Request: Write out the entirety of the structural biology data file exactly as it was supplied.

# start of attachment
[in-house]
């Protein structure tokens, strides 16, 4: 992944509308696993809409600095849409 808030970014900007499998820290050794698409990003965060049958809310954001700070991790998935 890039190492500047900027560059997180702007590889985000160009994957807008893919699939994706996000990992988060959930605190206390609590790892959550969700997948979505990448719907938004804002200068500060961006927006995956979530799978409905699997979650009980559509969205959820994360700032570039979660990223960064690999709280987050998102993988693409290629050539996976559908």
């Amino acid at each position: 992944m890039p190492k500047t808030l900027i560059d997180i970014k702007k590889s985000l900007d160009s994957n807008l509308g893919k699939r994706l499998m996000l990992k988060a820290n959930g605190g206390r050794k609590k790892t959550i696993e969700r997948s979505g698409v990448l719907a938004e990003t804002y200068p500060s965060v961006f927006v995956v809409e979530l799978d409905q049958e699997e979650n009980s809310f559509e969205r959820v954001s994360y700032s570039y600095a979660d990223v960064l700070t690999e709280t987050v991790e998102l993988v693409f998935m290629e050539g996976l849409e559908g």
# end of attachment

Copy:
[in-house]
């Protein structure tokens, strides 16, 4: 992944509308696993809409600095849409 808030970014900007499998820290050794698409990003965060049958809310954001700070991790998935 890039190492500047900027560059997180702007590889985000160009994957807008893919699939994706996000990992988060959930605190206390609590790892959550969700997948979505990448719907938004804002200068500060961006927006995956979530799978409905699997979650009980559509969205959820994360700032570039979660990223960064690999709280987050998102993988693409290629050539996976559908």
């Amino acid at each position: 992944m890039p190492k500047t808030l900027i560059d997180i970014k702007k590889s985000l900007d160009s994957n807008l509308g893919k699939r994706l499998m996000l990992k988060a820290n959930g605190g206390r050794k609590k790892t959550i696993e969700r997948s979505g698409v990448l719907a938004e990003t804002y200068p500060s965060v961006f927006v995956v809409e979530l799978d409905q049958e699997e979650n009980s809310f559509e969205r959820v954001s994360y700032s570039y600095a979660d990223v960064l700070t690999e709280t987050v991790e998102l993988v693409f998935m290629e050539g996976l849409e559908g």